2.4. In order to account for SIESC's activities, a bulletin was created in 1988 by the then Secretary General Susanne ZEITZ-KAMMERER. Bilingual (Franco-German) at first, the bulletin has run into three editions: French with SIESC-ACTUEL, German with SIESC-AKTUELL, and English with SIESC-TODAY. The subediting is ensured by Agnès ROSE, the page-setting, printing and dispatching being carried out by French colleagues. The bulletin and its two yearly numbers report on the activities of member associations, whether associated or invited, account for the international activities SIESC took part in, not forgetting its own activities, notably through an account in its January number of the previous Summer Encounter. A two-year subscription is included in one's enrolment for the Summer Encounter and individual subscriptions add up to the public of the sendees along with the associations and international bodies the bulletin is sent to.


3. Today SIESC, like any living body always on the verge of imbalance and always recovering a balance in a moving world, has to cope with several challenges. Making a "living together" possible, although no simple achievement, is not enough. A future is to be provided for.

3.1. SIESC is deeply involved in the challenge set to our associations of Catholic teachers which constitute its membership. Associations are known to be mortal and in order to go on living, they need to adapt or even transform themselves, the life of associations, teaching and the forms of Catholicism being, the three of them, unstable.

Originally, that is in the decade that still had roots in pre-war times, a certain number of associations in Western Europe had a twofold objective: be at once an association with direct intervention upon professional activities and an association devoted to the intellectual and spiritual support and encouragement of its members. Several of them did not persist in this twofold function, and the professional and trade-unionist function has been alone maintained; such was the case with one Belgian association, also with the founding Dutch association. Only two major associations still hold to day this twofold function: VCL, an Austrian association, and UCIIM, an Italian association.

Most associations have difficulty in renewing their membership. Generations, on the one hand, are modifying their forms of behaviour at an increasingly swift rate; associations grow old without any renewal of their membership and people to day willingly pass from participation in an association to another with different interests. Our associations, on the other hand, are not immune against the crisis of Catholicism and the erosion of its groups.

According to the countries, situations and degrees of vitality vary. The Catalan association of the Graduadas de Barcelona failing to renew its membership has decided to put an end to its activities. The male German association of the Philologengilde in consequence of tensions with the episcopate has been dissolved. The small Luxemburgian association saw its membership plummeting. The regional organisation in Autonomies for Spain and dioceses for Portugal did not permit the creation of national associations or of an association for the Iberian Peninsula. The dynamism of the French Paroisse Universitaire springs more from its retired than from its active members. The Italian UCIIM has noticed a sharp decrease in the number of its members, etc...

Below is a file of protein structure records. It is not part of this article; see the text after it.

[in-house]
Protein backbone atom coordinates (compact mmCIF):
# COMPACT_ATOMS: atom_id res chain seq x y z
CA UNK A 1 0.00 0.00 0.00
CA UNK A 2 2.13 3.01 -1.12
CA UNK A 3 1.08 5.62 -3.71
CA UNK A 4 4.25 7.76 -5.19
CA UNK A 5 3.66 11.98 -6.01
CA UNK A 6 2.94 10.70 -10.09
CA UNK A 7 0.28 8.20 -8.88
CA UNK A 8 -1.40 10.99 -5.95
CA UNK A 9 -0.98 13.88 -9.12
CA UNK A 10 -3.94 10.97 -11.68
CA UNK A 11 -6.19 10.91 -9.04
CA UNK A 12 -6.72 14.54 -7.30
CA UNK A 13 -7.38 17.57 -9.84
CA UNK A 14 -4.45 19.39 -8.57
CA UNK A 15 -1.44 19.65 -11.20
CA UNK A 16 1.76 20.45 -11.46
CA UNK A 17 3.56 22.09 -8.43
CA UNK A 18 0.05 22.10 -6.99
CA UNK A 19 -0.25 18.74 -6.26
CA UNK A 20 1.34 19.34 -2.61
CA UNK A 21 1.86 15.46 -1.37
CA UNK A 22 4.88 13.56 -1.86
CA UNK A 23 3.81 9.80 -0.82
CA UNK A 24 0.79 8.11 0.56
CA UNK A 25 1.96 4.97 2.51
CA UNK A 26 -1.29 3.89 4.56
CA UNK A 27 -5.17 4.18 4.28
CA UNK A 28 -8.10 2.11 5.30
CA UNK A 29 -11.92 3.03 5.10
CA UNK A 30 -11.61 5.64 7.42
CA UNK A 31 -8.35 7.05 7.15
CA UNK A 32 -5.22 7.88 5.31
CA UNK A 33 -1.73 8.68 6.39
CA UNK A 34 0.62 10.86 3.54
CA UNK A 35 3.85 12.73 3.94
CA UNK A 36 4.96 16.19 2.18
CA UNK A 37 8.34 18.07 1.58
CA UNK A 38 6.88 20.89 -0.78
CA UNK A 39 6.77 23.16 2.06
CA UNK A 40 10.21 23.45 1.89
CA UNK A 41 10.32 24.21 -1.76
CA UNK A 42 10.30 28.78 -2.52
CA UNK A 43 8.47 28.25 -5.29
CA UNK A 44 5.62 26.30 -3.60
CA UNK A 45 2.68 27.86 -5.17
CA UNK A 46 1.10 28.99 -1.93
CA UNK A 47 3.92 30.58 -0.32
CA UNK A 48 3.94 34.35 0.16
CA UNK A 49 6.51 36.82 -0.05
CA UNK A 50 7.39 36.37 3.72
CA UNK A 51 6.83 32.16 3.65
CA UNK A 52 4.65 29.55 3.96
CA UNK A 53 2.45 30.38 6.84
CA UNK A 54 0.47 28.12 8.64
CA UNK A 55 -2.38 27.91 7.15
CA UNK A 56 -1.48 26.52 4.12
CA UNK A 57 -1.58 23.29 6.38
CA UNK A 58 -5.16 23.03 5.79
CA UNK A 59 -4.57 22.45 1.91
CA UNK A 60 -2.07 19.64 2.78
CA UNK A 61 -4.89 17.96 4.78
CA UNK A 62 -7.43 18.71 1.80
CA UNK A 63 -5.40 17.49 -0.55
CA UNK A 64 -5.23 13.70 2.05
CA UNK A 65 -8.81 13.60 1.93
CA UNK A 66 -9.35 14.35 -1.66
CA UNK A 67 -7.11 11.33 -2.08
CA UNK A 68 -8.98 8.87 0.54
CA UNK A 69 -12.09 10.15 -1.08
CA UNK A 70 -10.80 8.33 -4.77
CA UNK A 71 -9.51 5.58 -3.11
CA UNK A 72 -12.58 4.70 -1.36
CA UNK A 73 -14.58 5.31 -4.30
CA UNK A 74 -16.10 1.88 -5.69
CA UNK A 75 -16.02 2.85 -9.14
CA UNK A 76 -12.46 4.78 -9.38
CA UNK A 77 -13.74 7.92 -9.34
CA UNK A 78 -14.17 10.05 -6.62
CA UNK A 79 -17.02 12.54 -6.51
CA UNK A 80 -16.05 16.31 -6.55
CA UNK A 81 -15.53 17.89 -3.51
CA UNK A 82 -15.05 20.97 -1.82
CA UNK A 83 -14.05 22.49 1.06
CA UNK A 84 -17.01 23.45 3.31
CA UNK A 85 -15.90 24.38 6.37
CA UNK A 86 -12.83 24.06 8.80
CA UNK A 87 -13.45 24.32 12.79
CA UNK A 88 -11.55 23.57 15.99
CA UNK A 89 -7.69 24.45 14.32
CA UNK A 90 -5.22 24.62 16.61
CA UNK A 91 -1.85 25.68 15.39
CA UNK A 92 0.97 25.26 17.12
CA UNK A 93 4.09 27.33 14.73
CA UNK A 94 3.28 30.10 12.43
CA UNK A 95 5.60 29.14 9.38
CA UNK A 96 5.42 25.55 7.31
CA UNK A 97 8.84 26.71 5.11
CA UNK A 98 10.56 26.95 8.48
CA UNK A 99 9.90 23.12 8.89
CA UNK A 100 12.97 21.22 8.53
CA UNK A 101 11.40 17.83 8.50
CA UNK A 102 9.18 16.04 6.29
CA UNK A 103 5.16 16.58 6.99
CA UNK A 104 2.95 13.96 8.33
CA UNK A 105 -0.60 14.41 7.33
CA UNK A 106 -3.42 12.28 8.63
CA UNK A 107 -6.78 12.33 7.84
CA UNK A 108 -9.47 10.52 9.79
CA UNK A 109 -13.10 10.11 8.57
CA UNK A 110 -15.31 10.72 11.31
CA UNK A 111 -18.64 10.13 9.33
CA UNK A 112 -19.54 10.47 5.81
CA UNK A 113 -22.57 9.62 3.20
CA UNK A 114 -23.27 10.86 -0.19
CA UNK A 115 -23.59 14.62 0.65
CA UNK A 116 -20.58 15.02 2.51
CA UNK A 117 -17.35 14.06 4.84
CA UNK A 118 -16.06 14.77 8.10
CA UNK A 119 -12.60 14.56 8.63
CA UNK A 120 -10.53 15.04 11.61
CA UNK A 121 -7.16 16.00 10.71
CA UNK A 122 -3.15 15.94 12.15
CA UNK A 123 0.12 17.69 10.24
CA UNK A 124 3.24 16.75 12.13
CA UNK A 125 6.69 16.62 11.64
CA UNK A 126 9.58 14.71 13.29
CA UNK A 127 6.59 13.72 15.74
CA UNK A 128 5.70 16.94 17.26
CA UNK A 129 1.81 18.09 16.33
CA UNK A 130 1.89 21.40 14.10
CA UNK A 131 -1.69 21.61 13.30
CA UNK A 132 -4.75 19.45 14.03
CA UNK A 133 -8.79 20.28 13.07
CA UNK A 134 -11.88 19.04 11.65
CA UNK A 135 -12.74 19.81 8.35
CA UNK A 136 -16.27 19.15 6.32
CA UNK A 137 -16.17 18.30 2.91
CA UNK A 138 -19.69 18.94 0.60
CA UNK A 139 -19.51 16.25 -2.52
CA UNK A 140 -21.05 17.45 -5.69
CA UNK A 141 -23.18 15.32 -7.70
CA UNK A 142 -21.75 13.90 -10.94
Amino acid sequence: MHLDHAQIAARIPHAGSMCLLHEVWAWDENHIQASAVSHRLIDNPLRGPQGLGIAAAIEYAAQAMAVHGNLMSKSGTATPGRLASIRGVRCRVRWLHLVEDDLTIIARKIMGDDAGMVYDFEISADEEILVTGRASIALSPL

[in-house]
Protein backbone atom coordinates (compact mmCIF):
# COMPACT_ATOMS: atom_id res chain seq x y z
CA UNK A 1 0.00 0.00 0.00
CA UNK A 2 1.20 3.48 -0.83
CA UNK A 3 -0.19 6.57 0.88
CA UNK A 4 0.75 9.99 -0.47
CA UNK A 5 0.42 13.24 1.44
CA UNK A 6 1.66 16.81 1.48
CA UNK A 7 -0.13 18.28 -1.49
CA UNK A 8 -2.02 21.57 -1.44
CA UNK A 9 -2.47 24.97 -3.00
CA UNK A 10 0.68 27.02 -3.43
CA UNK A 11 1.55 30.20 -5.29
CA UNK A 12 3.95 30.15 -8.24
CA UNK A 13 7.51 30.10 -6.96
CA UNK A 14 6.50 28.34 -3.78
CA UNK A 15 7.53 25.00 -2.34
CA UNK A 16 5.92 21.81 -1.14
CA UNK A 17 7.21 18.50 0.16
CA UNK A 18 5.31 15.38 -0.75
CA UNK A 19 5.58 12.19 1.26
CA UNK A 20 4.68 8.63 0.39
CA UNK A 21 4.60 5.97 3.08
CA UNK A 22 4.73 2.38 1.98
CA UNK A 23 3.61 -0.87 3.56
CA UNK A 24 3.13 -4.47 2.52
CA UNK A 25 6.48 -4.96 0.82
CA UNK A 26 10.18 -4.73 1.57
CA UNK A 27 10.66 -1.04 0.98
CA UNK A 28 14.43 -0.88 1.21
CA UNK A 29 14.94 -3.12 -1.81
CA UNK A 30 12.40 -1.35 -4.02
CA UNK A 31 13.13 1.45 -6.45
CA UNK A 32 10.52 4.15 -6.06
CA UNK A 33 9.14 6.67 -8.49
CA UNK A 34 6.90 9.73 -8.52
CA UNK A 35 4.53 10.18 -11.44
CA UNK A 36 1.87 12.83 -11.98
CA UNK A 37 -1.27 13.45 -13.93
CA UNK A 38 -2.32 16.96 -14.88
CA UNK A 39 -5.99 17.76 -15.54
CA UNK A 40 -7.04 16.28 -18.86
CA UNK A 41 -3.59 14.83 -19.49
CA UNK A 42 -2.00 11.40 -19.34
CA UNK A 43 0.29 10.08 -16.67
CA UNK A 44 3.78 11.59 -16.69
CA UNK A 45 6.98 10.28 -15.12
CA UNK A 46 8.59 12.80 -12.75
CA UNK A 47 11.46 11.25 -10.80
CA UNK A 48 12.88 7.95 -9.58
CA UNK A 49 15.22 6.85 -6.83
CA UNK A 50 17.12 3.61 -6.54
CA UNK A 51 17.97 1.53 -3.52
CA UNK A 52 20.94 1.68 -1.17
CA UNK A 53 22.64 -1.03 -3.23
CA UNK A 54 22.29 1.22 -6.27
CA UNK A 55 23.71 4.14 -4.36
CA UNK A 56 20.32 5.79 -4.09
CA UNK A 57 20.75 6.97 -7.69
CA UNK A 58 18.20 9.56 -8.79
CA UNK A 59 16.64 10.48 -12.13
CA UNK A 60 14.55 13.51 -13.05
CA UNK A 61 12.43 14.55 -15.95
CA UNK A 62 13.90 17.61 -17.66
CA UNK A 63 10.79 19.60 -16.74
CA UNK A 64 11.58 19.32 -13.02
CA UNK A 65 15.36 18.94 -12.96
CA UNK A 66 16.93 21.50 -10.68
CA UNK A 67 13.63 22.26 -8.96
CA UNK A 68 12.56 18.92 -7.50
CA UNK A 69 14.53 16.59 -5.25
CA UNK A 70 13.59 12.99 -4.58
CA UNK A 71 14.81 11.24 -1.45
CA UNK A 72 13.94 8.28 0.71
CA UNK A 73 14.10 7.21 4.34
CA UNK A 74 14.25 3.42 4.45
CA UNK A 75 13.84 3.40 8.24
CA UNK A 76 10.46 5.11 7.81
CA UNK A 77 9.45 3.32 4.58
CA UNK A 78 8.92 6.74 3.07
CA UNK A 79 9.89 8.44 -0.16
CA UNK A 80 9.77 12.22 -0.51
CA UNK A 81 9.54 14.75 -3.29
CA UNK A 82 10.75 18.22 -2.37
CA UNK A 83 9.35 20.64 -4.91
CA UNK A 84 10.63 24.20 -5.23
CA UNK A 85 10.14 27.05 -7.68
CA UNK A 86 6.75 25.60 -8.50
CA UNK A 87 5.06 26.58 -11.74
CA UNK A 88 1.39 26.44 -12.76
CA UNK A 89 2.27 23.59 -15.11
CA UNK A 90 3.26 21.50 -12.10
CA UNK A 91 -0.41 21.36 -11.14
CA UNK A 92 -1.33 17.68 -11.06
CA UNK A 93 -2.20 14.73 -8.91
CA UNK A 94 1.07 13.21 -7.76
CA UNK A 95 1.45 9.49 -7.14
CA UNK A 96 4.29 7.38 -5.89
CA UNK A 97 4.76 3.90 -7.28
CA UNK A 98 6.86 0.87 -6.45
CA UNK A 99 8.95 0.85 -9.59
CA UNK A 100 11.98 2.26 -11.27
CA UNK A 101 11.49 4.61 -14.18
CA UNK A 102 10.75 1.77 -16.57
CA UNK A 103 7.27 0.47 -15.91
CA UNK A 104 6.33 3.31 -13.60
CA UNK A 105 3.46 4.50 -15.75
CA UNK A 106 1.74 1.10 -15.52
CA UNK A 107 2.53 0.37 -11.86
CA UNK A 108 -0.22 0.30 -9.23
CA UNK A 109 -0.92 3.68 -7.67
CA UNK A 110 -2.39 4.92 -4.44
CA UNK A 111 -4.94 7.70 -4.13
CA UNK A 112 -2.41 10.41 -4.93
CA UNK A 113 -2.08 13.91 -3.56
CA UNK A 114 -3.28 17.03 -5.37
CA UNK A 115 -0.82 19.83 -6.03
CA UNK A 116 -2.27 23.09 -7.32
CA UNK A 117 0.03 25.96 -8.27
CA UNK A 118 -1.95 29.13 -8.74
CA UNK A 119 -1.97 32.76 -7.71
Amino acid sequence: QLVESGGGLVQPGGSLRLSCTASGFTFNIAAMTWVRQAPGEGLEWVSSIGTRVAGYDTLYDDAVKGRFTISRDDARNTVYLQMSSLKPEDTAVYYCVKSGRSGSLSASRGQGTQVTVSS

Lastly in the second half of the 20th century and beginning of the 21st, education itself has been in a state of permanent crisis; reforms and projects of reform follow upon one another as do governments, while teachers lose the sense of their mission and their esprit de corps.

SIESC has gone its own way, not anguished and assuming the twofold crisis of Church and School. It has chiefly been borne along by the international and European state of affairs and by the contribution of the countries of Central and Eastern Europe as they emerged from Soviet communism.

3.2. The second challenge and big chance for SIESC is the arrival of colleagues from the so-called East. Already before the fall of the "Iron Curtain", contacts had been made with Polish people, chaplains more often than teachers. It was at Fulda in 1991 that colleagues from the former Communist countries were at the heart of the Encounter, at first Poles, Rumanians and Slovenes; they had been invited through the Pax Romana-MIIC network and the interviews they had with Gabriele PEUS, then president of SIESC. An impressive warm-hearted meeting. Later came Slovaks, Ukrainians , Croatians and Albanians.

The point was to find a way to associate the colleagues of the East and the nascent or renascent associations to SIESC's activities, to the Council and its activities and to the meetings organised since 1995 in the East (Usti nad Labem, Czech Republic), now in the West. But on either side due consideration had to be taken of their respective histories before and after the Second World War, together with the cultural and economic situations.